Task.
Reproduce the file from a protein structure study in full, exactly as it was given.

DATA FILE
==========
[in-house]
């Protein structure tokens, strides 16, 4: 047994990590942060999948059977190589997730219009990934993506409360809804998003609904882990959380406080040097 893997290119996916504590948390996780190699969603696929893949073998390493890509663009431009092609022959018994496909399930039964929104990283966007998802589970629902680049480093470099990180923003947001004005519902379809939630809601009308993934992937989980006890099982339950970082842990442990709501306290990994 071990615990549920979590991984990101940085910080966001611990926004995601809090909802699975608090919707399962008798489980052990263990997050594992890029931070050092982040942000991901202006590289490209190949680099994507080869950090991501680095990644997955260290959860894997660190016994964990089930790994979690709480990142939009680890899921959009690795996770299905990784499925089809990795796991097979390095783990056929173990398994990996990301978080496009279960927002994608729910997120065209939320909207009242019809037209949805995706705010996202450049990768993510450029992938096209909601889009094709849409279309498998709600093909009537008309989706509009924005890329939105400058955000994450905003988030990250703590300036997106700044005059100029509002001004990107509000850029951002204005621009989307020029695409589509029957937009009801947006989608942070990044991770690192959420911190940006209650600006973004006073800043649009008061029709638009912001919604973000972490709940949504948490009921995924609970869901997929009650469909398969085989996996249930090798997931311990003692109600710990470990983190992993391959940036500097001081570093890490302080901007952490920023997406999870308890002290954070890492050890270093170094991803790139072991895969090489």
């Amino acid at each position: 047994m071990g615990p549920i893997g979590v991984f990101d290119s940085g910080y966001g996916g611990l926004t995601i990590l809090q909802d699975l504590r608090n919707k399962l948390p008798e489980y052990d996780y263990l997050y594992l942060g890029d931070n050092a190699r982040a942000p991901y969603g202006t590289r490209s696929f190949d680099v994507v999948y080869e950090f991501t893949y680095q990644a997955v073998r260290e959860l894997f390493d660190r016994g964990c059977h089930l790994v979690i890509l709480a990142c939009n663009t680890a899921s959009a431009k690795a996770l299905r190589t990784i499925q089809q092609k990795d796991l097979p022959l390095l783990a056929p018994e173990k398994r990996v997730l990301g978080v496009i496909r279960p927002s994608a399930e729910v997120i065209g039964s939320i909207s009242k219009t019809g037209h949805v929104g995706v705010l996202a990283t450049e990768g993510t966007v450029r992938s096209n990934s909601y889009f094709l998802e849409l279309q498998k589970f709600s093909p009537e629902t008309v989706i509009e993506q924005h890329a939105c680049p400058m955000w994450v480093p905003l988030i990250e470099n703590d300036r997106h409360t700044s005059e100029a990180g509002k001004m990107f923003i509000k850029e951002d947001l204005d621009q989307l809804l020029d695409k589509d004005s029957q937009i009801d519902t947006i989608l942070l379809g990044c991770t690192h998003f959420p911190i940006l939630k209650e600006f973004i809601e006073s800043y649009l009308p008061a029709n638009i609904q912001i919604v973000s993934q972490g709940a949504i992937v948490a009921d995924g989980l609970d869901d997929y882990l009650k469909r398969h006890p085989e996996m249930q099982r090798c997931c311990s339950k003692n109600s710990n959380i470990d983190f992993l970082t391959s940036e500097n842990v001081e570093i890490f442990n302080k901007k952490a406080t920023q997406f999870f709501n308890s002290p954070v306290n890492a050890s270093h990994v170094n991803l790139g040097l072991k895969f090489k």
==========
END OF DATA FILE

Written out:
[in-house]
């Protein structure tokens, strides 16, 4: 047994990590942060999948059977190589997730219009990934993506409360809804998003609904882990959380406080040097 893997290119996916504590948390996780190699969603696929893949073998390493890509663009431009092609022959018994496909399930039964929104990283966007998802589970629902680049480093470099990180923003947001004005519902379809939630809601009308993934992937989980006890099982339950970082842990442990709501306290990994 071990615990549920979590991984990101940085910080966001611990926004995601809090909802699975608090919707399962008798489980052990263990997050594992890029931070050092982040942000991901202006590289490209190949680099994507080869950090991501680095990644997955260290959860894997660190016994964990089930790994979690709480990142939009680890899921959009690795996770299905990784499925089809990795796991097979390095783990056929173990398994990996990301978080496009279960927002994608729910997120065209939320909207009242019809037209949805995706705010996202450049990768993510450029992938096209909601889009094709849409279309498998709600093909009537008309989706509009924005890329939105400058955000994450905003988030990250703590300036997106700044005059100029509002001004990107509000850029951002204005621009989307020029695409589509029957937009009801947006989608942070990044991770690192959420911190940006209650600006973004006073800043649009008061029709638009912001919604973000972490709940949504948490009921995924609970869901997929009650469909398969085989996996249930090798997931311990003692109600710990470990983190992993391959940036500097001081570093890490302080901007952490920023997406999870308890002290954070890492050890270093170094991803790139072991895969090489």
């Amino acid at each position: 047994m071990g615990p549920i893997g979590v991984f990101d290119s940085g910080y966001g996916g611990l926004t995601i990590l809090q909802d699975l504590r608090n919707k399962l948390p008798e489980y052990d996780y263990l997050y594992l942060g890029d931070n050092a190699r982040a942000p991901y969603g202006t590289r490209s696929f190949d680099v994507v999948y080869e950090f991501t893949y680095q990644a997955v073998r260290e959860l894997f390493d660190r016994g964990c059977h089930l790994v979690i890509l709480a990142c939009n663009t680890a899921s959009a431009k690795a996770l299905r190589t990784i499925q089809q092609k990795d796991l097979p022959l390095l783990a056929p018994e173990k398994r990996v997730l990301g978080v496009i496909r279960p927002s994608a399930e729910v997120i065209g039964s939320i909207s009242k219009t019809g037209h949805v929104g995706v705010l996202a990283t450049e990768g993510t966007v450029r992938s096209n990934s909601y889009f094709l998802e849409l279309q498998k589970f709600s093909p009537e629902t008309v989706i509009e993506q924005h890329a939105c680049p400058m955000w994450v480093p905003l988030i990250e470099n703590d300036r997106h409360t700044s005059e100029a990180g509002k001004m990107f923003i509000k850029e951002d947001l204005d621009q989307l809804l020029d695409k589509d004005s029957q937009i009801d519902t947006i989608l942070l379809g990044c991770t690192h998003f959420p911190i940006l939630k209650e600006f973004i809601e006073s800043y649009l009308p008061a029709n638009i609904q912001i919604v973000s993934q972490g709940a949504i992937v948490a009921d995924g989980l609970d869901d997929y882990l009650k469909r398969h006890p085989e996996m249930q099982r090798c997931c311990s339950k003692n109600s710990n959380i470990d983190f992993l970082t391959s940036e500097n842990v001081e570093i890490f442990n302080k901007k952490a406080t920023q997406f999870f709501n308890s002290p954070v306290n890492a050890s270093h990994v170094n991803l790139g040097l072991k895969f090489k």